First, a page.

This is a not essentially a medium to discuss this in more detail, I hope you are expressing this all as just your opinion? Facts are far far from what you mention above basically putting an entire religion, second largest in the world by population into one small point of view – your point of view. I don’t know a single practicing muslim friend that would agree to any of what you see above or any thing ISIS or any group for that matter is doing under the name of Islam. Islam literally does mean peace, and killing just one human takes you essentially out of it.

      I do agree with you that that there are extremists among them – just like we have on any other side. These people are mercenaries with no social life, or career prospects to look forward to, most joined them from first world countries feeling their problems and taking into this as a full blown fun vaccation, want to kill some one? sure, want to rape? sure. and on top get paid in US $ for it all. This is a business, not the teachings or something any practicing well versed Muslim would follow or agree with, infact most muslim countries themselves are their biggest enemy, e.g. Pakistan and the shcool kids killed in Peshawar and many a many more attacks in Pakistan and its Army fighting them back all the way to afghanistan. You need to go into the political side of things and look at why were they originally formed, even if with the help of Pakistan army, who funded them really? Their have been numerous first world agendas in place to form this all. Long story short, you are entitled to your point of view but based on any fact – saying the “religion of peace” is being exposed is blatantly ignorant.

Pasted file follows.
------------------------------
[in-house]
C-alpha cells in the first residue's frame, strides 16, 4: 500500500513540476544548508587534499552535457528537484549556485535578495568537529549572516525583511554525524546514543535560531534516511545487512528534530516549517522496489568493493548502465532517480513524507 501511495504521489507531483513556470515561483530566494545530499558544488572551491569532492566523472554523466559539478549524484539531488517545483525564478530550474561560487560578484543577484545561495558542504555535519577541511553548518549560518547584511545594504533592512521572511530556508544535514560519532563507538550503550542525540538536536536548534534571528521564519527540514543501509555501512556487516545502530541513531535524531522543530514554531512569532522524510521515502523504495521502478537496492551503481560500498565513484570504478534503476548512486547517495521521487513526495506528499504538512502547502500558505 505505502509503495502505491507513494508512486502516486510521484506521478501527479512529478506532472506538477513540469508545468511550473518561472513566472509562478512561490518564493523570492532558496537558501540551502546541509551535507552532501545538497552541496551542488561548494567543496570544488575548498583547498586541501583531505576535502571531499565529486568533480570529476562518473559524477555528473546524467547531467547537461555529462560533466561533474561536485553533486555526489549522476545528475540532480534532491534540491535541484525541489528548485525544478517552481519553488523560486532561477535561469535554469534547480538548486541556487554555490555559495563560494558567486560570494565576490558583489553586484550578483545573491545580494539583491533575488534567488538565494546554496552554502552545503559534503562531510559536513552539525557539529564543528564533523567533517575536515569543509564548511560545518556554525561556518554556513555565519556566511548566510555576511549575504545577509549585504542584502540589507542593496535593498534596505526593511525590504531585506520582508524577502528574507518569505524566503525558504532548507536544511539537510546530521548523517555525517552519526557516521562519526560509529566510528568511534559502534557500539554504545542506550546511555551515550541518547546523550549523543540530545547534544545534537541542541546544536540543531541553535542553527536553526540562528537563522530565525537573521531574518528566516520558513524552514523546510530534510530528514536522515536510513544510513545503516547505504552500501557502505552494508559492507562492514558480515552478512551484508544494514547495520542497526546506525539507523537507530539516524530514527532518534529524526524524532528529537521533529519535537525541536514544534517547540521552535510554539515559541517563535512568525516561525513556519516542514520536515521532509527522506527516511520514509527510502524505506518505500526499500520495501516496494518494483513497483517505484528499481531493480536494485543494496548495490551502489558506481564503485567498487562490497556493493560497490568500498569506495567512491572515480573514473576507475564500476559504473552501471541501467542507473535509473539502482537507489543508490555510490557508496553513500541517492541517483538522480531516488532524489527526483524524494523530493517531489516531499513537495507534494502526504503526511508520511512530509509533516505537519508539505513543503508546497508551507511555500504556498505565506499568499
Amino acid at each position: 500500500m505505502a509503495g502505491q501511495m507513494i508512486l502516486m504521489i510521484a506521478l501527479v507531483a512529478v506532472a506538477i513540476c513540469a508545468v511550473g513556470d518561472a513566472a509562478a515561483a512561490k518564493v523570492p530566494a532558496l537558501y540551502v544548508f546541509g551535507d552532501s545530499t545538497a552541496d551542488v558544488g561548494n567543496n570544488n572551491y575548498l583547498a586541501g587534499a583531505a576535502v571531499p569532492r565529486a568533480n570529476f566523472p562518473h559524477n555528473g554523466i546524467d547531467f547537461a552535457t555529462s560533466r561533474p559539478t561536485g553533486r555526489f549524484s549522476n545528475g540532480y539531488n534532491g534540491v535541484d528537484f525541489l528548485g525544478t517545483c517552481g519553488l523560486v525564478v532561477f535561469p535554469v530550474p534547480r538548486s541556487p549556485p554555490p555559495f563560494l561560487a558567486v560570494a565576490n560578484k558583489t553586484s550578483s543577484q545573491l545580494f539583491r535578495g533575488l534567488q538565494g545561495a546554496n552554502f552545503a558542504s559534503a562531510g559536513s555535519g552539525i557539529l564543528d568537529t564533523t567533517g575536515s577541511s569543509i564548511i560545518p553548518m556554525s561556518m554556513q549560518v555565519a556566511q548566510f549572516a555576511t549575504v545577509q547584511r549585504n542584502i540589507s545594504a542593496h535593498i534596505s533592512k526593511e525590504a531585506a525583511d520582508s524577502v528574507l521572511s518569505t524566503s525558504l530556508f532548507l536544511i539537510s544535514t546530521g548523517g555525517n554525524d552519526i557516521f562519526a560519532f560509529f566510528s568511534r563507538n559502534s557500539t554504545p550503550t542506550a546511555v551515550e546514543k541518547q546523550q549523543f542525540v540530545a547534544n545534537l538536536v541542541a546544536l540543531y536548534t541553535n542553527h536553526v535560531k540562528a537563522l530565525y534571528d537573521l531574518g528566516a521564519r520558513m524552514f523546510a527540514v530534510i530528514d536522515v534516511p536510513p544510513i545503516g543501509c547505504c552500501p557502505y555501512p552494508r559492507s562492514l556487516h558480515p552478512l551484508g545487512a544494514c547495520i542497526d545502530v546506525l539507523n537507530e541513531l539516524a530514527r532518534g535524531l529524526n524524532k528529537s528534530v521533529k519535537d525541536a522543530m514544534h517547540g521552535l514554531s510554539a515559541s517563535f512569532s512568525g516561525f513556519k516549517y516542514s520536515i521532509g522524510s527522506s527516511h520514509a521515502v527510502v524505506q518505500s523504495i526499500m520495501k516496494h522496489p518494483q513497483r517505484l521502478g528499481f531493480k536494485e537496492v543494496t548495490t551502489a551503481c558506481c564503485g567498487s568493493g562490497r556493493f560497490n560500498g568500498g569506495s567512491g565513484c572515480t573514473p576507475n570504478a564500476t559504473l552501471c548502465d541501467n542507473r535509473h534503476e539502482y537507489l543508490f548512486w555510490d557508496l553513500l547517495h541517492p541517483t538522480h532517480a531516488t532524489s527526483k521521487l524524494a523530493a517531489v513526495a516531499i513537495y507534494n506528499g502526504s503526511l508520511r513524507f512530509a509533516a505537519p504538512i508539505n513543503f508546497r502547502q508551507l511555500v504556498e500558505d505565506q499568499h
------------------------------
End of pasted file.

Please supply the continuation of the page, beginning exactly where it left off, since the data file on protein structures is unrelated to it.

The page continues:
You need to really study in details what this religion really is, and meet some true practicing followers within your area. Ask them these questions and look at history of spain or baghdad before the crusades to see where chemistry, mathematics and modern biology comes from and how these muslims under their rule were working closely in a great secular society with their jewish, atheist and christian colleagues. If your view is truly what a practicing educated muslim’s view, you me and no one would be alive today. They are in-fact that many of them alive. You can’t also say but they should educate others and condemn or openly come out against crap like you see above, because they are doing that, at least my friends are.

      Yes I also agree that there are extremists among them, way many in numbers but then again most of them are from third world countries with no real future prospects or education, education being their main problem. I found it quite funny that when a number of these captured terrorists were questioned, not one knew even the basic islam answers, and most read a book on converting to islam on their flight to iraq/afghanistan and are in it for the fun of killing, rape and money. These are people of no religion my friend. Honestly try going to your local mosque and find a revert and ask him all the questions you have to see how close it actually is to Christianity, scary to see how it feels like windows 10 to windows 7, basically all features from 7 still in it, infact Christ mentioned way more times than their Prophet and a whole chapter in their book is just about Mary and to them even Christ is Messiah and they cover themselves not because of their religion but because Mary used to do so. and it goes on. Hope I shed some light for you, even if your heart is closed and mind decided that’s fine and your point of view, but if you ever decide to look at the real practicing educated muslims, do ask them all the questions you have – no matter how controversial. Coming from an ex-atheist now reverted Agnostic person.

  • oompah

    Whatever CIA creates
    creates for destruction
    these ladies’d be dead soon
    but the MIL of USA (& demoncRats)

  • Jaap Olsthoorn

    How does one watch this kind of thing? I see a lot of VR movies come by, but I don’t know where to get them. Do they support Oculus or just like daydream or gearVR?